The news release from the Figge Art Museum announced the opening of a new exhibition of geometric sculptures "designed to echo the historic division of the Midwestern landscape into mile-wide squares."
I am very familiar with these mile-wide squares, having gown up on a farm that was one-fourth their size and then, later in life, marveling at the squares from an airplane, the sections appearing like so many quilt pieces.
This way of divvying up land came out of the Land Ordinance of 1785. The survey system allowed for the parceling of government land and a way to collect revenue from its sale.
Intrigued, I read on. Titled Polychromatic Contemplations, the Figge exhibition by New York-based artist Alois Kronschlaeger combines "weaving, assemblage and painting in an array of intricate sculptures whose interior shapes and colors change as you move between and around them," the release said.
This made little sense to me. I decided I'd have to see it.
But not even that turned the trick of understanding, at least not immediately.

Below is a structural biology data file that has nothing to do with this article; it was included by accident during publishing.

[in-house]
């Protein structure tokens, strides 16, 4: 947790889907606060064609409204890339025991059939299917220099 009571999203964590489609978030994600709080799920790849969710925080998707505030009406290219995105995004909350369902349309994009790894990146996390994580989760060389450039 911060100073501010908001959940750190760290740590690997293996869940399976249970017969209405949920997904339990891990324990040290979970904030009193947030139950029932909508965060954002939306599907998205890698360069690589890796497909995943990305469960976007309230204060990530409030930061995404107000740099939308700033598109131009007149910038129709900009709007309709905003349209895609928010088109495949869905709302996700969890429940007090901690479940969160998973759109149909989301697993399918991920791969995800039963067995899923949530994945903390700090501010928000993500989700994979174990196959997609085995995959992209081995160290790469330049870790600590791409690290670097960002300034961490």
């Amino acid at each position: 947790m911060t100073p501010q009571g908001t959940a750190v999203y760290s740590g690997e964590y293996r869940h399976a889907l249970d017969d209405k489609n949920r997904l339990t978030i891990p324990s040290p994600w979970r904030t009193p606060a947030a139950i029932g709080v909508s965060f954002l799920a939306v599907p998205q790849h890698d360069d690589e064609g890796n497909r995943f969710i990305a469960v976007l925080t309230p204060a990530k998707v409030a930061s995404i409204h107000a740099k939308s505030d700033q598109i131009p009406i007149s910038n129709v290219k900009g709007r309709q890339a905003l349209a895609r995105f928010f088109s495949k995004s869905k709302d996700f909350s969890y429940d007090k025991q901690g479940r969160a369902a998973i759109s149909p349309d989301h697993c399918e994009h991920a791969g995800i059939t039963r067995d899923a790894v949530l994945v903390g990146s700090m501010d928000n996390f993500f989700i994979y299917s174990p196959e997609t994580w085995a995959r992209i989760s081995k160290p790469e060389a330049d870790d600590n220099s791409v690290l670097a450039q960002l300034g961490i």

Walking into the darkened third-floor gallery, I was met by three rows of seven sculptures made mainly of wood sticks. Some tall, some short, some colorful, some incorporating bricks. None of them in any way evoked farm ground to me.
But after walking among them and seeing how their appearance actually changed according to where I was standing, how close I was, and how the light struck them, I came to realize that I was too stuck on the concept of sections of land.
The artist's point, really, is to make viewers ponder how appearances change depending upon one's perspective. The object doesn't change, but how we perceive it does. "He's playing with how our eyes work, how colors mix," Andrew Wallace, manager of collections and exhibitions, explained.
And it's not that the first look is deceiving. All looks are equally valid.
As we stood talking, several students from a humanities class at Black Hawk College dropped in. One man in particular was really taken with the realization of how the sculptures changed as he walked among them.
What appeared to him as a dog cage at first blush looked like something entirely different when he got closer, he said.
And that, Wallace responded, is one of the reasons the Figge and other art museums exist: to present different ways of looking at things, to awaken in viewers the realization that this is even possible.
Viewing the current exhibit is "your opportunity as a visitor to unpack the layers, to see all kinds of things you wouldn't see otherwise," Wallace said.
The exhibition continues through Sept. 16.
Catch the latest in Opinion
Get opinion pieces, letters and editorials sent directly to your inbox weekly!